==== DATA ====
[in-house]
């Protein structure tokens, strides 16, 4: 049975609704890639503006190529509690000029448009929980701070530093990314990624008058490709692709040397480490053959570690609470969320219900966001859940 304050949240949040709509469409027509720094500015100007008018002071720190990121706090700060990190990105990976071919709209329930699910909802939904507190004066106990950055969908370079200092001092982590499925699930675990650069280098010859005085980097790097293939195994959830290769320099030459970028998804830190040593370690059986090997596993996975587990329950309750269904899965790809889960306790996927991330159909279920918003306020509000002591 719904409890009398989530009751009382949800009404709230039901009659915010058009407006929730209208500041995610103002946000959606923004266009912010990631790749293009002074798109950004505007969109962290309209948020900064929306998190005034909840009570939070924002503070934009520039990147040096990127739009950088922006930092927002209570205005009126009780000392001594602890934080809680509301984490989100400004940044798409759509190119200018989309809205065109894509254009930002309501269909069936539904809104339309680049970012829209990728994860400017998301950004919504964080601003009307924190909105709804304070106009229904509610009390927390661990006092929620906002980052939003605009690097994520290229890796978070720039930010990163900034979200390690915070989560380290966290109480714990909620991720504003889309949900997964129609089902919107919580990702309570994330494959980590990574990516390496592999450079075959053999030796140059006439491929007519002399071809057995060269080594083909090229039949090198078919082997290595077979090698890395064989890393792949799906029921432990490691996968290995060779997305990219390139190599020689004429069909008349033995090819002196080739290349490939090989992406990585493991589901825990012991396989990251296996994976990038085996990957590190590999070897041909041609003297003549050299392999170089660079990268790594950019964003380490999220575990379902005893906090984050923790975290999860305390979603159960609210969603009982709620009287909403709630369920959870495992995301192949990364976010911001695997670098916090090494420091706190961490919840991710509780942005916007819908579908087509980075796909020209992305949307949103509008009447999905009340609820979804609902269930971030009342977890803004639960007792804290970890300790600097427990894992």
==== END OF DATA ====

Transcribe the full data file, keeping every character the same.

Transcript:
[in-house]
């Protein structure tokens, strides 16, 4: 049975609704890639503006190529509690000029448009929980701070530093990314990624008058490709692709040397480490053959570690609470969320219900966001859940 304050949240949040709509469409027509720094500015100007008018002071720190990121706090700060990190990105990976071919709209329930699910909802939904507190004066106990950055969908370079200092001092982590499925699930675990650069280098010859005085980097790097293939195994959830290769320099030459970028998804830190040593370690059986090997596993996975587990329950309750269904899965790809889960306790996927991330159909279920918003306020509000002591 719904409890009398989530009751009382949800009404709230039901009659915010058009407006929730209208500041995610103002946000959606923004266009912010990631790749293009002074798109950004505007969109962290309209948020900064929306998190005034909840009570939070924002503070934009520039990147040096990127739009950088922006930092927002209570205005009126009780000392001594602890934080809680509301984490989100400004940044798409759509190119200018989309809205065109894509254009930002309501269909069936539904809104339309680049970012829209990728994860400017998301950004919504964080601003009307924190909105709804304070106009229904509610009390927390661990006092929620906002980052939003605009690097994520290229890796978070720039930010990163900034979200390690915070989560380290966290109480714990909620991720504003889309949900997964129609089902919107919580990702309570994330494959980590990574990516390496592999450079075959053999030796140059006439491929007519002399071809057995060269080594083909090229039949090198078919082997290595077979090698890395064989890393792949799906029921432990490691996968290995060779997305990219390139190599020689004429069909008349033995090819002196080739290349490939090989992406990585493991589901825990012991396989990251296996994976990038085996990957590190590999070897041909041609003297003549050299392999170089660079990268790594950019964003380490999220575990379902005893906090984050923790975290999860305390979603159960609210969603009982709620009287909403709630369920959870495992995301192949990364976010911001695997670098916090090494420091706190961490919840991710509780942005916007819908579908087509980075796909020209992305949307949103509008009447999905009340609820979804609902269930971030009342977890803004639960007792804290970890300790600097427990894992």